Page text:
The findings that brain tissue volume recovers during abstinence and is impeded by relapse are somewhat weakened by our sample size and our definitions of ReRA and AbRA. Our 17 AbRA had maintained uninterrupted sobriety for at least two months before followup; however, 5 of them had a brief episode of drinking between scans. Our ReRA group consisted of recent relpasers, who had consumed alcohol between 1 and 15 days before followup MRI, with the amount of alcohol consumed and the duration of the relapse episode rather variable. The influence of these factors on tissue recovery is unknown and can only be addressed in significantly larger homogeneously relapsing populations.
Within the RA, we examined whether measures of drinking severity and tissue volume at 1 week of abstinence were related to subsequent tissue recovery during abstinence. Our reasoning was based on previous observations by others and us (Pfefferbaum et al. 1995
; Gazdzinski et al. 2005
) that those with the greatest deficits at 1 week of abstinence (due to heaviest drinking or as indexed by tissue atrophy) might show the greatest recovery. Heavier drinking before alcoholism treatment was not strongly related to subsequent tissue recovery. Tissue recovery per se and its correlation with greater drinking severity may be limited to a relatively young alcoholic population with enough residual neuroplasticity (e.g., local increases of dendritic branching and/or myelin density) to allow appreciable tissue volume increase with prolonged abstinence from alcohol. We found significant relationships between volume of GM at 1 week of abstinence and tissue recovery in the frontal, temporal, and cingulate GM. WM volume at 1 week of abstinence was not related to tissue recovery in any region. This suggests that GM atrophy at entry into alcoholism treatment predicts volume recovery during abstinence better than WM volume at entry. Regression toward the mean is another possible but unlikely interpretation for this finding, since we have previously shown that the errors in DBM-derived volume measurements (compared to manual tracing) are small in comparison to normal subject measurement variability (Studholme et al. 2004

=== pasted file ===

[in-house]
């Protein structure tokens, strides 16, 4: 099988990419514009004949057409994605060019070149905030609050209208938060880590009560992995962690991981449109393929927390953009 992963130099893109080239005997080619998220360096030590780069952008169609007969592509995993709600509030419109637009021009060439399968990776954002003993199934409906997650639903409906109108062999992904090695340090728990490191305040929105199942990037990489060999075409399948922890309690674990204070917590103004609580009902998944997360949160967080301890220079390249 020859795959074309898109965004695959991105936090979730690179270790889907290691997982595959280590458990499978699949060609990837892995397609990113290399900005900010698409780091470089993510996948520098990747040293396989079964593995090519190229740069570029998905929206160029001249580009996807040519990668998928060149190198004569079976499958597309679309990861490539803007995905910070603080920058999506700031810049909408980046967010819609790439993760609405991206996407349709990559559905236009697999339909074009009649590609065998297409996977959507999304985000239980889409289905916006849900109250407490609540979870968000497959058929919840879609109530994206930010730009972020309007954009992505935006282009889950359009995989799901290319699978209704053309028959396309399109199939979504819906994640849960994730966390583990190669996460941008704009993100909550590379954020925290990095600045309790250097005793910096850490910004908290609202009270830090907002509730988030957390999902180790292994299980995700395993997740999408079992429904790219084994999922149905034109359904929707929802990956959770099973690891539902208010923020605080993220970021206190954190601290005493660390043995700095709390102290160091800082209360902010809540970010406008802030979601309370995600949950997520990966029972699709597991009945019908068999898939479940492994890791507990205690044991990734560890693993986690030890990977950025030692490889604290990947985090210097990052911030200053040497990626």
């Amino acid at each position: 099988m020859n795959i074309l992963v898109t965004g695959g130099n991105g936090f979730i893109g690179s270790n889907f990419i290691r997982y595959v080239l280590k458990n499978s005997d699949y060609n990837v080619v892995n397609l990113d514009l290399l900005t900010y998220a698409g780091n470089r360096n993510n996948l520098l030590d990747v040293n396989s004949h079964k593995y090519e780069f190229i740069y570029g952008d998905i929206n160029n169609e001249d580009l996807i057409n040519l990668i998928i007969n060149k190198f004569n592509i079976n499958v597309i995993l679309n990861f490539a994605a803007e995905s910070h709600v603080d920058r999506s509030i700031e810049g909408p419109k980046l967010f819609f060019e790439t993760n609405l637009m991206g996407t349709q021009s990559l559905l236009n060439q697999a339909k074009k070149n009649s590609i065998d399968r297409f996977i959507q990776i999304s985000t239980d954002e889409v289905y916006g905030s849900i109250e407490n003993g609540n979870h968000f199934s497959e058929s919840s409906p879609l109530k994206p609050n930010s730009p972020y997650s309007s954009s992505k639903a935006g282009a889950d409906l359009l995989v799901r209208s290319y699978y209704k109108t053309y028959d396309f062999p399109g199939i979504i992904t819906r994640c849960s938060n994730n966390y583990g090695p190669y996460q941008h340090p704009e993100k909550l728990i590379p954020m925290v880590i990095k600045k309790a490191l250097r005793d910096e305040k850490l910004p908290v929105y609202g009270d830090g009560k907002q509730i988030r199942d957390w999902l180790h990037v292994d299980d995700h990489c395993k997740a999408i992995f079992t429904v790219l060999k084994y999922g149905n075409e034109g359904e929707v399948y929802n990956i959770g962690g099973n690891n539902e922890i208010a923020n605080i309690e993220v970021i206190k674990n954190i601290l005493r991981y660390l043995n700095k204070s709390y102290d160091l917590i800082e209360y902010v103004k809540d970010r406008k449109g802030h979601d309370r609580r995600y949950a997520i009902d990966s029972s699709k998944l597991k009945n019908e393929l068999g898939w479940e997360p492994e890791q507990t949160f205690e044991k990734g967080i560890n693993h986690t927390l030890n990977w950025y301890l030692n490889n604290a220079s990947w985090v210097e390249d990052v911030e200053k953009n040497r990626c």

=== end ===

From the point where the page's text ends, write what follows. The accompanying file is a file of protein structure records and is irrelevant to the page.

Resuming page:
In this DBM study, the baseline deformation and longitudinal deformation maps were derived from different registration methods. Spatial normalization between subjects, and registration to track change over time within a subject, are two very different registration tasks. We used a fluid registration within subject over time in order to capture subtle sub-voxel changes in tissue boundaries. Although fluid registration can also capture large scale changes, it is prone to problems of stability, allowing large scale flows to occur when estimating mappings between different subjects. We have therefore used B-Spline based deformations in this study for the process of spatial normalization and cross-sectional morphometry. We have applied identical spatial filtering for both analyses to remove ambiguities in the location of size differences or changes due to spatial normalization. Because the spatial normalization process and analysis was identical for all subjects, there should be no significant effects on the mapping and no bias in the group comparisons due to using different registration methods.
In conclusion, DBM is useful for visualization and quantitation of brain shape differences between alcohol-dependent samples and light drinking controls as well as for demonstration of structural alterations during abstinence from chronic alcohol consumption. The results expand on previous observations and complement previous volumetric evaluations of ROIs by these and other investigators. Future work will expand the use of DBM to alcoholic subpopulations (e.g., smokers), investigation of tissue recovery as it relates to regional GM and WM volumes, and examination of brain anatomy underlying neurocognitive deficits observed in recovering alcoholics.